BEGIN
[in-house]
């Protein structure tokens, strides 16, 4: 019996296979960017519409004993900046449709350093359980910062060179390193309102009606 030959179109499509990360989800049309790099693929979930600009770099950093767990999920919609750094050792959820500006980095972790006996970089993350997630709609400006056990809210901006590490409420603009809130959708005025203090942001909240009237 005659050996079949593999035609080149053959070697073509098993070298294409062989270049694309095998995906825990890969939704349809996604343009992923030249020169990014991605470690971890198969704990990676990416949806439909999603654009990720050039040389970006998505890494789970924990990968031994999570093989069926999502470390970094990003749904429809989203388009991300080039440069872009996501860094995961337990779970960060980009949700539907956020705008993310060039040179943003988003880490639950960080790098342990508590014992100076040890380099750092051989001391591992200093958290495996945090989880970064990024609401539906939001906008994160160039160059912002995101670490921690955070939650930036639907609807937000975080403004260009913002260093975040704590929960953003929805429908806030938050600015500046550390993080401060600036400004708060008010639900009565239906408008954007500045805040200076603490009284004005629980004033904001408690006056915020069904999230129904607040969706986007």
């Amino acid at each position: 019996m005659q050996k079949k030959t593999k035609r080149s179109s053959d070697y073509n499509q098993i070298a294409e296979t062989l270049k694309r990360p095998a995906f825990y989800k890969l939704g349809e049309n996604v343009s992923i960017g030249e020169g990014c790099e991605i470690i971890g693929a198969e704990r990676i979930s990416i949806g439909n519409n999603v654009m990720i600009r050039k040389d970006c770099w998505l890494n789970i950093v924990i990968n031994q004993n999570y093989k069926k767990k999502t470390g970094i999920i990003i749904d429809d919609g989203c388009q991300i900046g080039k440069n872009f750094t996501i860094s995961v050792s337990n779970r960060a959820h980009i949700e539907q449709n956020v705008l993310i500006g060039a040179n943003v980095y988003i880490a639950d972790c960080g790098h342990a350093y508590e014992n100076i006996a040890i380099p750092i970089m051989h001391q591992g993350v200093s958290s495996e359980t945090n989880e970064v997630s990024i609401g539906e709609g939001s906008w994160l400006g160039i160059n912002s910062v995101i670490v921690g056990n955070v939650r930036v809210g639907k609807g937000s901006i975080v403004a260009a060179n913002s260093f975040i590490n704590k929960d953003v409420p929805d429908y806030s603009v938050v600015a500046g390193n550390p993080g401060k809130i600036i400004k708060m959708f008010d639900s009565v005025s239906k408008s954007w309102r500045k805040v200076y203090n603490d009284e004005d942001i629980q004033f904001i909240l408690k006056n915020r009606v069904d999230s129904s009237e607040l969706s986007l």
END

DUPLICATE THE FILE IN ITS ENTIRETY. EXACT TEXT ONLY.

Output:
[in-house]
């Protein structure tokens, strides 16, 4: 019996296979960017519409004993900046449709350093359980910062060179390193309102009606 030959179109499509990360989800049309790099693929979930600009770099950093767990999920919609750094050792959820500006980095972790006996970089993350997630709609400006056990809210901006590490409420603009809130959708005025203090942001909240009237 005659050996079949593999035609080149053959070697073509098993070298294409062989270049694309095998995906825990890969939704349809996604343009992923030249020169990014991605470690971890198969704990990676990416949806439909999603654009990720050039040389970006998505890494789970924990990968031994999570093989069926999502470390970094990003749904429809989203388009991300080039440069872009996501860094995961337990779970960060980009949700539907956020705008993310060039040179943003988003880490639950960080790098342990508590014992100076040890380099750092051989001391591992200093958290495996945090989880970064990024609401539906939001906008994160160039160059912002995101670490921690955070939650930036639907609807937000975080403004260009913002260093975040704590929960953003929805429908806030938050600015500046550390993080401060600036400004708060008010639900009565239906408008954007500045805040200076603490009284004005629980004033904001408690006056915020069904999230129904607040969706986007």
């Amino acid at each position: 019996m005659q050996k079949k030959t593999k035609r080149s179109s053959d070697y073509n499509q098993i070298a294409e296979t062989l270049k694309r990360p095998a995906f825990y989800k890969l939704g349809e049309n996604v343009s992923i960017g030249e020169g990014c790099e991605i470690i971890g693929a198969e704990r990676i979930s990416i949806g439909n519409n999603v654009m990720i600009r050039k040389d970006c770099w998505l890494n789970i950093v924990i990968n031994q004993n999570y093989k069926k767990k999502t470390g970094i999920i990003i749904d429809d919609g989203c388009q991300i900046g080039k440069n872009f750094t996501i860094s995961v050792s337990n779970r960060a959820h980009i949700e539907q449709n956020v705008l993310i500006g060039a040179n943003v980095y988003i880490a639950d972790c960080g790098h342990a350093y508590e014992n100076i006996a040890i380099p750092i970089m051989h001391q591992g993350v200093s958290s495996e359980t945090n989880e970064v997630s990024i609401g539906e709609g939001s906008w994160l400006g160039i160059n912002s910062v995101i670490v921690g056990n955070v939650r930036v809210g639907k609807g937000s901006i975080v403004a260009a060179n913002s260093f975040i590490n704590k929960d953003v409420p929805d429908y806030s603009v938050v600015a500046g390193n550390p993080g401060k809130i600036i400004k708060m959708f008010d639900s009565v005025s239906k408008s954007w309102r500045k805040v200076y203090n603490d009284e004005d942001i629980q004033f904001i909240l408690k006056n915020r009606v069904d999230s129904s009237e607040l969706s986007l």